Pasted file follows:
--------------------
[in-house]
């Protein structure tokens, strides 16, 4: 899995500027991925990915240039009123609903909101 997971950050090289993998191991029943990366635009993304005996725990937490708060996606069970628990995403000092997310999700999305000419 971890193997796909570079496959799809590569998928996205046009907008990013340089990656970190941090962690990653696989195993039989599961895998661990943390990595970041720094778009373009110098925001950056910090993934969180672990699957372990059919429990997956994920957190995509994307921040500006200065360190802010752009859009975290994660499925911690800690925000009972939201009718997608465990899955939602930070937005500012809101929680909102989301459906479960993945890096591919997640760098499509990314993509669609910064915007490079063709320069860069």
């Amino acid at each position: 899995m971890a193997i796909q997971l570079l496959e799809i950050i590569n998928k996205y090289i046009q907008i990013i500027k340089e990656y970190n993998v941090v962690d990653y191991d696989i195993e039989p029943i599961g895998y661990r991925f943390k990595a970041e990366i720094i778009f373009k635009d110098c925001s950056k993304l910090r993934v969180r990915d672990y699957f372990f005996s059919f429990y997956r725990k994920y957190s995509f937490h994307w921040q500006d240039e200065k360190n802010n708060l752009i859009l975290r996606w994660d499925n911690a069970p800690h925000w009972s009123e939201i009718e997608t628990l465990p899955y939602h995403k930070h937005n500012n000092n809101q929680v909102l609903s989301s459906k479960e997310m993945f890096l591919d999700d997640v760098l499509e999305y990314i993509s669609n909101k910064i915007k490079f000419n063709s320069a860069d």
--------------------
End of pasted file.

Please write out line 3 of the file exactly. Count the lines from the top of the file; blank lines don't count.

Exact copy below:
């Amino acid at each position: 899995m971890a193997i796909q997971l570079l496959e799809i950050i590569n998928k996205y090289i046009q907008i990013i500027k340089e990656y970190n993998v941090v962690d990653y191991d696989i195993e039989p029943i599961g895998y661990r991925f943390k990595a970041e990366i720094i778009f373009k635009d110098c925001s950056k993304l910090r993934v969180r990915d672990y699957f372990f005996s059919f429990y997956r725990k994920y957190s995509f937490h994307w921040q500006d240039e200065k360190n802010n708060l752009i859009l975290r996606w994660d499925n911690a069970p800690h925000w009972s009123e939201i009718e997608t628990l465990p899955y939602h995403k930070h937005n500012n000092n809101q929680v909102l609903s989301s459906k479960e997310m993945f890096l591919d999700d997640v760098l499509e999305y990314i993509s669609n909101k910064i915007k490079f000419n063709s320069a860069d």